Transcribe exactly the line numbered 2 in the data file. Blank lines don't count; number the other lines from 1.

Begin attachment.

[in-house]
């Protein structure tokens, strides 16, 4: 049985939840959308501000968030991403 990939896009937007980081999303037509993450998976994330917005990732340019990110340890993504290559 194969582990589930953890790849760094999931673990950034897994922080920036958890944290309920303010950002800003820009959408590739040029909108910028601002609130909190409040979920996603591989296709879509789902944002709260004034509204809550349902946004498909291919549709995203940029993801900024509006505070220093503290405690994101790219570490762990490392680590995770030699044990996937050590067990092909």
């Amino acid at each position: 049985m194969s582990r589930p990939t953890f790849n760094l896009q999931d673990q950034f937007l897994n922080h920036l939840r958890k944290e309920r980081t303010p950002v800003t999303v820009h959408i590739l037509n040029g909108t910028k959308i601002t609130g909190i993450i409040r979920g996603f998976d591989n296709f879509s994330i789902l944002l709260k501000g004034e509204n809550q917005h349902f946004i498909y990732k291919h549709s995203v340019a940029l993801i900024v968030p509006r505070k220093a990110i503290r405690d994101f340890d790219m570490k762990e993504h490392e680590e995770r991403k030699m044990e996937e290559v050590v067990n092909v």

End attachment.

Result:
């Protein structure tokens, strides 16, 4: 049985939840959308501000968030991403 990939896009937007980081999303037509993450998976994330917005990732340019990110340890993504290559 194969582990589930953890790849760094999931673990950034897994922080920036958890944290309920303010950002800003820009959408590739040029909108910028601002609130909190409040979920996603591989296709879509789902944002709260004034509204809550349902946004498909291919549709995203940029993801900024509006505070220093503290405690994101790219570490762990490392680590995770030699044990996937050590067990092909």